There are a couple of real standout episodes in terms of social commentary, even if the show is meant to be little more than silly comedy that plays to otaku preferences. In episode 6, in an attempt to resolve long-standing hatred between dwarves and elves in this world, Shinichi tries to have them settle their differences through a friendly game of soccer. The game itself is a hilarious sendup of sports manga cliches combined with the incongruity that results from fantasy races with supernatural powers attempting to play a game meant for mere mortal humans such as ourselves. The deeper message comes out from the literal war which breaks out between the sides, which exposes Shinichi’s naivete about the power of sports, something that the cynical Matoba had cryptically warned him about, spelling it out clearly as the dim glow of fires (literal) line the field: sports can also be a means of stoking nationalism and hatred between groups, simply war by other means. In episode 8, this show actually presents one of the better pieces on the hikikomori phenomenon that anime has to offer, since it does not play it off entirely as comedic and harmless. It starts when Petralka gets tired of ruling (she is a 16-year-old girl, after all) and decides to coop herself up in her room and never leave. Her counselors are incapable of getting through to her, so it’s up to Shinichi to talk some sense. Having been a shut-in himself, Shinichi takes the reverse-psychological approach of encouraging Petralka to embrace the hikikomori lifestyle in full…but now it is his turn to be the wiser mentor to the naive Petralka. She thinks it just means sitting in your room playing games, reading manga, and watching anime all the time without break. Shinichi basically informs her that she’s “doing it wrong,” since she lives in a gigantic bed chamber. He has brought from Japan tatami mats and creates a “room” within the room that approximates a real Japanese shut-in’s living space. He also shows Petralka that the “freedom” and “escape” that becoming a hikikomori offers is mainly illusory: you have to be even more considerate of others (such as by lowering the volume of the TV at night) since you are not doing anything to support yourself and are just sponging off others. Worse, instead of escape, you instead become trapped inside your own room. The longer you are in there, the harder it becomes to open the door and leave your “refuge.” Seeing the truth, Petralka returns to society.
It’s elements like these which keep the show from being nothing but another shallow celebration of otaku subculture. It does play further to otaku fantasy by eventually bringing in a government conspiracy which creates the final arc for the season. Shinichi is forced to outwit the Japanese government, which he does, in order to keep his dream job of spreading anime, manga, light novels, games and the rest to the inhabitant of this fantasy realm. But even that plotline is fairly well handled for the most part, even if one’s sense of disbelief is sorely tested. Perhaps being in a fantasy world to begin with helps make it seem less unreasonable. Overall, Outbreak Company is an enjoyable comedy that caters well to various otaku fetishes without veering off into blatant pandering too much. It’s a fairly tight line to keep to and of course people’s view of “pandering” will disagree a lot, but in general I think that director Kei Oikawa managed to stay on the right side of the line. While not a classic for the ages, this is a quite enjoyable show that should bring a smile here and there and hopefully make you think for a moment or two about some deeper issues, such as cultural imperialism and how one deals with socially backward cultures whose values could well use some improving while still trying to respect them somewhat. Not that I think using anime and manga would have much effect.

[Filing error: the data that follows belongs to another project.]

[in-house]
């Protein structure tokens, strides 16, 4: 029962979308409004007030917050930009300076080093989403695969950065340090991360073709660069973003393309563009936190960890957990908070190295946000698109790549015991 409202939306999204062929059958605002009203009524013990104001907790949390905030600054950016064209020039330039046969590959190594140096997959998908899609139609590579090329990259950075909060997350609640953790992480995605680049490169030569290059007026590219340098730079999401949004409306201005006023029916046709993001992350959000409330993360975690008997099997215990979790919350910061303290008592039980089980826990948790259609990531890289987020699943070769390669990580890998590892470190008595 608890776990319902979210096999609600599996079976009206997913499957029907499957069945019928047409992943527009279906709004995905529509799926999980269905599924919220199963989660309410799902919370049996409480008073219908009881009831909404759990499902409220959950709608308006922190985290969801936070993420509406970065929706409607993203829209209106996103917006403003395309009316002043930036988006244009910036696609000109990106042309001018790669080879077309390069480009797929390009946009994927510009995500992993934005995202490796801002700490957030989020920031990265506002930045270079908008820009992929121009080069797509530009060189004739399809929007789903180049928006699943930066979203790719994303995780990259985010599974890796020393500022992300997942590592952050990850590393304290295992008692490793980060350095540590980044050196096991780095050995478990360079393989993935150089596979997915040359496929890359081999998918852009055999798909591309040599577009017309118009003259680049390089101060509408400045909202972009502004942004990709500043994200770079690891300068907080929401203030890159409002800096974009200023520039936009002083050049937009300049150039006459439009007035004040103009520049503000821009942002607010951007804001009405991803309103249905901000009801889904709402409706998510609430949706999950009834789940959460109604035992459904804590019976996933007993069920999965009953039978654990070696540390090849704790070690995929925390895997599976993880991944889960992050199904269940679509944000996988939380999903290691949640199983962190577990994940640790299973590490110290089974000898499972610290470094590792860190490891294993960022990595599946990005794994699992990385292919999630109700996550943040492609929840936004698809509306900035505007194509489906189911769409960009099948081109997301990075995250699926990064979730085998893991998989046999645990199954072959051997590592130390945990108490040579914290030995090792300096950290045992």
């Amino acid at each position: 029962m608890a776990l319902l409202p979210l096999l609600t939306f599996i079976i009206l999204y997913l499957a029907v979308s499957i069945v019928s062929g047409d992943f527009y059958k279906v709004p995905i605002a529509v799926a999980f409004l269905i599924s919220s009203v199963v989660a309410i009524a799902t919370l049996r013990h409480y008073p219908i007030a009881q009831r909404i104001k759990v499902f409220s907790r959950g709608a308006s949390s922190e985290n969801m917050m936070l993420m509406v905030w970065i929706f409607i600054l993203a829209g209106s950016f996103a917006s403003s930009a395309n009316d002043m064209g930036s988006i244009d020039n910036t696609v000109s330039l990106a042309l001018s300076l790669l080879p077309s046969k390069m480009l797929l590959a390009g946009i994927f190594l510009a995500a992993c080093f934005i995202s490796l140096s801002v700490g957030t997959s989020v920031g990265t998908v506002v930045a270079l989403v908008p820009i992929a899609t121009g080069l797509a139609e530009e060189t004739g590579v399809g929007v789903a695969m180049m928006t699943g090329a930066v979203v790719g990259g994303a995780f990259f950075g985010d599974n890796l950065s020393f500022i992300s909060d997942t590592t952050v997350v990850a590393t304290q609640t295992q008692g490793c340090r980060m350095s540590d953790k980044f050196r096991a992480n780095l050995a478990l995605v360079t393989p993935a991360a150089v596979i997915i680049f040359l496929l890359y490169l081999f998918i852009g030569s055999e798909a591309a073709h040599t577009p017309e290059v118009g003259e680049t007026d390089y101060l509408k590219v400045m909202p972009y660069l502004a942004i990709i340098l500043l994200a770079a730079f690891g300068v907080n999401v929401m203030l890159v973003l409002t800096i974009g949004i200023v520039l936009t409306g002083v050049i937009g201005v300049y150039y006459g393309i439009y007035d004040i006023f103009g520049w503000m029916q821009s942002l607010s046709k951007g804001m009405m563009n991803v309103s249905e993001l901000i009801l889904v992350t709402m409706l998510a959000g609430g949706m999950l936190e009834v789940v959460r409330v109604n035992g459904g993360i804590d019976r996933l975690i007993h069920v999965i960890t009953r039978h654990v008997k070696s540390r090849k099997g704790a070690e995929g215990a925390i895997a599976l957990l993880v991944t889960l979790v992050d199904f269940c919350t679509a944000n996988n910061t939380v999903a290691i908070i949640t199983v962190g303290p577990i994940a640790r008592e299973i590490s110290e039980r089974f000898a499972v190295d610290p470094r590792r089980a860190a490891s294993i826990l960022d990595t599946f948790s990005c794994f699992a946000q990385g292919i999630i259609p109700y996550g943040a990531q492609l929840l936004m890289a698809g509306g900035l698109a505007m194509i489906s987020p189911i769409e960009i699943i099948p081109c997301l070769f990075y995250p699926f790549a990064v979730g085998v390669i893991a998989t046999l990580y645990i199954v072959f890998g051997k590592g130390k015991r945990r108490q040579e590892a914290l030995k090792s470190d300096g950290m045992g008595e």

What would you do if your dream job was to be a promoter for anime and manga and all things otaku…but it required quite a far away relocation? As in being sent to a parallel world which is everything you’ve seen in RPG fantasy games? If you’re super-otaku shut-in Shinichi Kanou, you eagerly embrace the challenge and get rewarded with a harem including a half-elf maid and a loli ojousama. Don’t let this description put you off, however, as Outbreak Company does have some smartly written commentary about the shortcomings of the subculture and the separate, yet seemingly related, state of being a social outcast and shut-in. And don’t let that mention of seriousness overshadow the fact that this is mainly a cute and light comedy for the most part that caters to familiar themes and characters beloved by otaku. With many shows out there engaging in outright pandering (an undesirable trait of many light novels and their derivative works), this one is that rare exception, which manages both to play to familiar and desired tropes but also provide some deeper and not always celebratory thoughts about the whole thing. Not a classic for the ages, but an enjoyable diversion that might make you think a little as well.
English Dolby Digital 2.0 audio, Japanese Dolby Digital 2.0 audio, English Subtitles, Clean Opening Animations, Clean Closing Animations, Sentai Trailers.
Audio Grade: B+
Video Grade: B+
Packaging Grade: B
Menu Grade: B+
Extras Grade: C
Released By: Sentai Filmworks
Release Date: March 3rd, 2015
Running Time: 300 minutes
Video Encoding: 480i/p MPEG-2
Aspect Ratio: 1.78:1 Anamorphic Widescreen
Sony KDL-32S5100 32-Inch 1080p LCD HDTV, Sony PlayStation3 Blu-ray player via HDMI set to 1080p, Sony Bravia DAV-HDX589W 5.1-Channel Theater System connected via digital optical cable.